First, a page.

Behavioral Data and Analytics
Understanding Your Customers' Digital Behavior
What is Behavioral Data?
Often called “digital body language” behavioral data is information derived through the digital interactions of an online user. Anytime a customer or prospect taps, types, or swipes information into an online application they are creating data through their behavior.
This behavioral data carries with it indicators of the intentions and experience that the user leaves behind with every interaction. Behavioral data can provide deep insights into what users’ true intentions are (legitimate or nefarious) and the experience they have during their customer journey (confusion, frustration, confidence…). This behavioral data goes unmonitored and therefore unused by most organizations.
Where does Behavioral Data come from?
Behavioral data has always existed, however until recent technology was developed behavioral information was not monitored or analyzed. Based on more than a decade of research and discovery in neuroscience, behavioral data can now be gathered and analyzed to show the users’ current state of mind while they interact (tap, type, swipe, click, etc.) with an online application. A person’s intent and state of mind can be derived from their digital body language, or the way they interact online.
Why is gathering and analyzing Behavioral Data important?
Over the past couple of decades most companies moved online. During this digital transformation many of the human elements of everyday communication were lost. This has been called a “digital gap,” making understanding customers across digital channels very challenging.
It used to be very normal for a prospective customer to walk into a bank and work with a bank officer to fill out an application for a loan. If that customer had trouble filling in sections like name, address, employer, social security number, annual income and began pulling out documents to help fill those in, and changed their name or address, or income several times during the process, the bank officer would be more than a little suspicious. The application would probably be thrown away or at least never processed.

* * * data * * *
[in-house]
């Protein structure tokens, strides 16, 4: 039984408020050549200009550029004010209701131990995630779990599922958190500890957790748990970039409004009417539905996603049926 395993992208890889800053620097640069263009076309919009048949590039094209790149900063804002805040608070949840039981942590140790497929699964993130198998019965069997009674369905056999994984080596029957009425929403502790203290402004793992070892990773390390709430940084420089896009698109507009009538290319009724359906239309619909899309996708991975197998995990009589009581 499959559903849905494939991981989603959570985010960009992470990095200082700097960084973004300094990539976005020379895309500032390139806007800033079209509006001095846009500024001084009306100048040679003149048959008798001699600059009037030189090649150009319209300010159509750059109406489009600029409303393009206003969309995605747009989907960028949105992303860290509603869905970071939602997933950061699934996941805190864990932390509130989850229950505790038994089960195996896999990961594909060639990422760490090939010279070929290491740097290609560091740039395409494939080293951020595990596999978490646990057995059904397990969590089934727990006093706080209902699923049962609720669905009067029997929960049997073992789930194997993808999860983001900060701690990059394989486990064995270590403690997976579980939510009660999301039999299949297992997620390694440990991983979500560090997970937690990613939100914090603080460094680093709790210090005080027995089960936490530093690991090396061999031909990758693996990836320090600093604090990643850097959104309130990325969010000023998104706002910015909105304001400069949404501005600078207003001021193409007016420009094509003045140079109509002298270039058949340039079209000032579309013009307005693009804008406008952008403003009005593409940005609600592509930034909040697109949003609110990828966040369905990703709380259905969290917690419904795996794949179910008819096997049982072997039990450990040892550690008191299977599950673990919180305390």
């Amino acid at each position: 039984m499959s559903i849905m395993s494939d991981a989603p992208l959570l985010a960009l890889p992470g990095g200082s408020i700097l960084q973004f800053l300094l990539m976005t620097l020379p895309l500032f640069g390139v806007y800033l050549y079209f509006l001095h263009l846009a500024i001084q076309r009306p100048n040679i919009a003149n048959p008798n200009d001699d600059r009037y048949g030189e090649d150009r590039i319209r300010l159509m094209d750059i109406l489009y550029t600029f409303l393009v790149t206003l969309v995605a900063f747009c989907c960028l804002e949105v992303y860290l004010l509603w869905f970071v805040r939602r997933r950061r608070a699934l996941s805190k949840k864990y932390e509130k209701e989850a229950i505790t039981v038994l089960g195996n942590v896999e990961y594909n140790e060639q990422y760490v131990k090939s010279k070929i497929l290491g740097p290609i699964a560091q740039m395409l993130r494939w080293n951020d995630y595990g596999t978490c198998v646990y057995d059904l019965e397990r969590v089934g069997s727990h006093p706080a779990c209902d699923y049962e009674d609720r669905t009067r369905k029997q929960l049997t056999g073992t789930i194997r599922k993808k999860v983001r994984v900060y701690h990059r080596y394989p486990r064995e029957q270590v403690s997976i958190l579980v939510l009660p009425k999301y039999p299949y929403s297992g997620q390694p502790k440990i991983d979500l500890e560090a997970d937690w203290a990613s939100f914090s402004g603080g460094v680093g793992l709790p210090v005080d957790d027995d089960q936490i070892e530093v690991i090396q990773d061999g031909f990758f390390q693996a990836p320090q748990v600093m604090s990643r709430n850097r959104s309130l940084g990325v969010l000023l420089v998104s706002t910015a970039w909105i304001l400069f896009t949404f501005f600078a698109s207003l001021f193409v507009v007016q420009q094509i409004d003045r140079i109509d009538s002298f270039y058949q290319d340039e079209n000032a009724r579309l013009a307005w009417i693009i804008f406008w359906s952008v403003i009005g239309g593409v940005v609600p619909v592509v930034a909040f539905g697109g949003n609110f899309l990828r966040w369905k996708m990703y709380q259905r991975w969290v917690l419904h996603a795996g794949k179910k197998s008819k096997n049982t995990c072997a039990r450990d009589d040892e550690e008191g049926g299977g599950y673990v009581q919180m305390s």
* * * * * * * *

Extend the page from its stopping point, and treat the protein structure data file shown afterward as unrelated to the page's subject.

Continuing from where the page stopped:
However, once those same companies moved online, the human connection was lost in the digitalization of the process. Now, companies don’t see how the application is filled in, they only see the final information on the application and rate it based on the merits of that information. Yet, the applicant could have, if they are fraudulent, gathered the personal and financial data of another person and filled in the application by copying, pasting, editing, and changing answers until they felt the application looked good, thus gaming the system.
This is just one example of why behavioral data can be critical in reducing risk, fraud and enhancing the user experience. Because, how the user interacts with a website is just as important as the final answers they submit.
What is Behavioral Data used for?
By determining the current state of mind of the user, through the interpretation of their “digital body language,” behavioral data can be analyzed to show many different things such as:
- Intent to commit fraud
- Genuine vs fraudulent customers
- Friction experienced by users throughout the customer journey
- Customer experience (CX) enhancements
- Conversion/drop off issues
- False declines
This deep insight into the intent and experience of the user can provide the data to check the performance of fraud systems, customer experience testing, and friction points.